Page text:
Dedication of Honor Roll
The following papers were presented at the Dedication of the "Honor Roll" of soldier boys by Mr. Carl Velte and Mrs. Maud Reeves, at the Congregational church on Sunday, September 9th.
As one of our statesmen has fittingly remarked, "a nation’s progress can readily be told by the milestones set in its history." Several of these important periods stand out very plainly in America’s history, and one more was added to its credit when it entered this world conflict last April. By this act it registered its solemn vow against the policy of the "Hohenzallern" and it ready now to defend with all the power at its command the old principle adopted at its birth—"a government of the people, by the people and for the people."
No other course was left for our government to pursue, and it was a fitting remark of our president in closing his address to congress by using the words of a great German reformer, "So help me God, I can’t do otherwise." For making democracy safe for this nation and the world America has called for the most sacred possession—the manhood and womanhood of its people, and most nobly they are responding.
So, today we see it fit to honor those who have gone at their country’s call. They have responded to duty’s call and have given us their answer; action only, not idle words, will fight the great military power of Europe. If a good christian character in men is necessary to make good citizens in times of peace it is of greater importance for the soldeir to possess this christian attribute. By having their names on our church roll, these young men give testimony that Christ came for the redemption of the world and may we all hope that htis great conflict in which they are now participants, will be a means to hasten the day when wars shall be no more.
All biblical as well as profane history records the fact that all conflicts marking a step forward in the progress of humanity were fought by men of faith; so may not we take it as a privilege, rather than a sacrifice and hardship, to have a part in this conflict of lifting the suffering nations of Europe out of militarism and restoring to them certain invaluable rights, namely, life, liberty, and the pursuit of happiness.
We meet today in a new sort of service, the first one of its kind any of us have ever attended, probably. To give honor where honor is due, is our object at this time.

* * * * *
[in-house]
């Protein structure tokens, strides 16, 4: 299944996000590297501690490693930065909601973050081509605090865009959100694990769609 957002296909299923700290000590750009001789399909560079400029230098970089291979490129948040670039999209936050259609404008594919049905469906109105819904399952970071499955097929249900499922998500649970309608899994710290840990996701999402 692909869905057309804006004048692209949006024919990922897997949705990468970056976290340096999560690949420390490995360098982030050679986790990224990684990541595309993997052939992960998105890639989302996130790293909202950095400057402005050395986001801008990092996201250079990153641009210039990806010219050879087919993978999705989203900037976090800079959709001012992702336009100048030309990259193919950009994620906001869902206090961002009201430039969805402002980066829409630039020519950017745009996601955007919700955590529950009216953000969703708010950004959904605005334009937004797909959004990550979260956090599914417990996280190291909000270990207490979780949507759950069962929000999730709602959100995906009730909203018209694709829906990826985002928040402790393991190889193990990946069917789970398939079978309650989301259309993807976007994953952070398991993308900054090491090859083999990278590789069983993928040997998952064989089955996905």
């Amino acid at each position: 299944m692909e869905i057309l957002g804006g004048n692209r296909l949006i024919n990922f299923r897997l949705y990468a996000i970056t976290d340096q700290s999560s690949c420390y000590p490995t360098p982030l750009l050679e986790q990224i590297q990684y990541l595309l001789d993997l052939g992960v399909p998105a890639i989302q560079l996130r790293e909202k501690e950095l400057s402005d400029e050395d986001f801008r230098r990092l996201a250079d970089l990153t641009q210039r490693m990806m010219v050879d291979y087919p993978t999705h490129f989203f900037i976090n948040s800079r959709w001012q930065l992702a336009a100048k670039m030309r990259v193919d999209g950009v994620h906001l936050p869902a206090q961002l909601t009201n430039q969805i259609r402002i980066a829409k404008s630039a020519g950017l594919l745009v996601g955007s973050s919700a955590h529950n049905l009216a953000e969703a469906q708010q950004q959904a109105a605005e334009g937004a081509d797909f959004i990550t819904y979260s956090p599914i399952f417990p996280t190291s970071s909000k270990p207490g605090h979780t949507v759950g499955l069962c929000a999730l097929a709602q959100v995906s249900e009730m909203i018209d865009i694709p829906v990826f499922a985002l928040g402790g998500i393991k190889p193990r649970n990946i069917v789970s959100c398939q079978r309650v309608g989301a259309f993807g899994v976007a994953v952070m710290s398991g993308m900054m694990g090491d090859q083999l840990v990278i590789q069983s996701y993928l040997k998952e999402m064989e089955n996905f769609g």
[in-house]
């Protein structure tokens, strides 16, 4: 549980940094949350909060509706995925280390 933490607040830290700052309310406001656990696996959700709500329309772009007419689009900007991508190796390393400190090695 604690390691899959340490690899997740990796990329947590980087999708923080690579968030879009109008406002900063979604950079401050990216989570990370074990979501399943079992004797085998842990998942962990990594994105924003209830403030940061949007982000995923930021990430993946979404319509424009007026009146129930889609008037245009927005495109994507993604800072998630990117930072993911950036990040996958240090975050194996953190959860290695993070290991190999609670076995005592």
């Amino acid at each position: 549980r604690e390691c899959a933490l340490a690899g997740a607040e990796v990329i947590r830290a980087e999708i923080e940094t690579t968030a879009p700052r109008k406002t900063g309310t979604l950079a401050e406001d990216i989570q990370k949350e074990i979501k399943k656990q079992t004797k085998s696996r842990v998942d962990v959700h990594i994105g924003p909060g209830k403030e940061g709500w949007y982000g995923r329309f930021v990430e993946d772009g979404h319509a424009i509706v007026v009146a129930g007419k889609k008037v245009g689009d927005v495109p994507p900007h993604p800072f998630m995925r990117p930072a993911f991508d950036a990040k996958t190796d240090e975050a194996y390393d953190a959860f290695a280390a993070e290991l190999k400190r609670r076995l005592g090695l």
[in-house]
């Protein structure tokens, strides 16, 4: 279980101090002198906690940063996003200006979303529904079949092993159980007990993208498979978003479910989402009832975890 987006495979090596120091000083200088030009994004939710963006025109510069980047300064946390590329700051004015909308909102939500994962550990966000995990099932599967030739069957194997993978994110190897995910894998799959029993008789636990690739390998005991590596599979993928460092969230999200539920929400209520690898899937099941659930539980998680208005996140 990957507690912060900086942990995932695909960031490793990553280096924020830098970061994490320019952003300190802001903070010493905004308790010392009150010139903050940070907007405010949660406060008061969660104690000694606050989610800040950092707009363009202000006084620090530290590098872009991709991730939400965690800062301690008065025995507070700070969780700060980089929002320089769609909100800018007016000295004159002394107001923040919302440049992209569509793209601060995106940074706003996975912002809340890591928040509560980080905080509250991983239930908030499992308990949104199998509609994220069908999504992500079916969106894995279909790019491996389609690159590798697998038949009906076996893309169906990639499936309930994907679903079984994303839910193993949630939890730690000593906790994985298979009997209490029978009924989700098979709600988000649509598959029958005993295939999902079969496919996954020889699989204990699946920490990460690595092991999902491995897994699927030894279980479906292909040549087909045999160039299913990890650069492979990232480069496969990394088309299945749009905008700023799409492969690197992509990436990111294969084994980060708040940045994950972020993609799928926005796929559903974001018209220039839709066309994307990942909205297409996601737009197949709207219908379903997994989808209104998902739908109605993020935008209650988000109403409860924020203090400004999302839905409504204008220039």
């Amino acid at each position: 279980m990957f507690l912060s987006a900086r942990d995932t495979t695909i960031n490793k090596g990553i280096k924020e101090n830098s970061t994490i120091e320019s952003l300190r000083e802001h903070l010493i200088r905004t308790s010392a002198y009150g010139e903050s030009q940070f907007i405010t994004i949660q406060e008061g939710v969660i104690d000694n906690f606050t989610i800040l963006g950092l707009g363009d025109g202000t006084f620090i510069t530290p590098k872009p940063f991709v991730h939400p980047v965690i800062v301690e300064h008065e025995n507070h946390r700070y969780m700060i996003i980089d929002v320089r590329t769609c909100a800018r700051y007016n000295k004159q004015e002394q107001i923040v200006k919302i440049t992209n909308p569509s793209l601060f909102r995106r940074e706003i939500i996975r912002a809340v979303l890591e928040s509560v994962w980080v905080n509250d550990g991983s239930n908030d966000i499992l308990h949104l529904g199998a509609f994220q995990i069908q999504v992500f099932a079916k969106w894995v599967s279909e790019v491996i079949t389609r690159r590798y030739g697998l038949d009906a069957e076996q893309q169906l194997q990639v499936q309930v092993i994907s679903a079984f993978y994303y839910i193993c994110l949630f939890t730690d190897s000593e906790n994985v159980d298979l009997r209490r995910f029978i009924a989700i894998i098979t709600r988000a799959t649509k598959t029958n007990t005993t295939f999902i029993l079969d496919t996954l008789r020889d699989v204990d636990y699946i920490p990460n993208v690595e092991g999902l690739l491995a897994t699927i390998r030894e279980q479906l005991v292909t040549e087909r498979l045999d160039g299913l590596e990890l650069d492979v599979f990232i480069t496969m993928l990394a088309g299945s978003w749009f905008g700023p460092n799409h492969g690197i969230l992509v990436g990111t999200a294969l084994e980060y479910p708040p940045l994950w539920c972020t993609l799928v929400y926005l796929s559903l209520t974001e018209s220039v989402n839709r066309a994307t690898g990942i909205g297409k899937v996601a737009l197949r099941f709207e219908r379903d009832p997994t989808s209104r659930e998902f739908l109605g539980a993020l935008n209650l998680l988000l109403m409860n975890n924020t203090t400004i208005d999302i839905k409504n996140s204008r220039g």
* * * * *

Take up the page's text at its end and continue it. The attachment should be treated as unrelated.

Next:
It seems to me that it is not fitting that I should take part in such a service, and if it seems like praising my own family you can blame those who asked for it, for I certainly intend to use this opportunity of ascribing praise and admiration to the men whose names appear on this Honor Roll.
To some of you, their going may mean the continuation of your lives in their peaceful pursuits, the guaranty of the liberty which you prize so highly.
To others of you, the going of these men means the privilege of staying at home and the enjoyment of the things, which they have given up, but which they hold just as dear as do you. They have made the supreme sacrifice, "Greater loyalty hath no man than this, that a man lay down his life for his country." But they have gone gladly, with a smile on their lips, tho an ache in their hearts; to fight our battles, regardless of party of politics. As a town, we have reason to be proud of the large number of volunteers.
Personally, I do not agree with the general opinion, that the army consists of the undesirables and the riff-raff of humanity. I believe our armies are made of different stuff.
And while we are ascribing praise to these men, let us do it in the right spirit, let us admire their devotion to country and duty, but guard against any mawkish sentimentality. There is an article in the August number of the "Union Worker" called "A New War Problem," which every mother and father should read and ponder.
Some of these men are peculiarly our own, they have grown up in our Sunday school. We are proud of them and expect to see them make clean records.
These men on the "Honor Roll" are part of America’s manhood which is on the march against tyranny and oppression. The hope of the world rests with them and their comrades, and the strength as well as the love and devotion of a mighty nation will support them.
The Farnam Echo 14(43):1, Thursday, 4 October 1917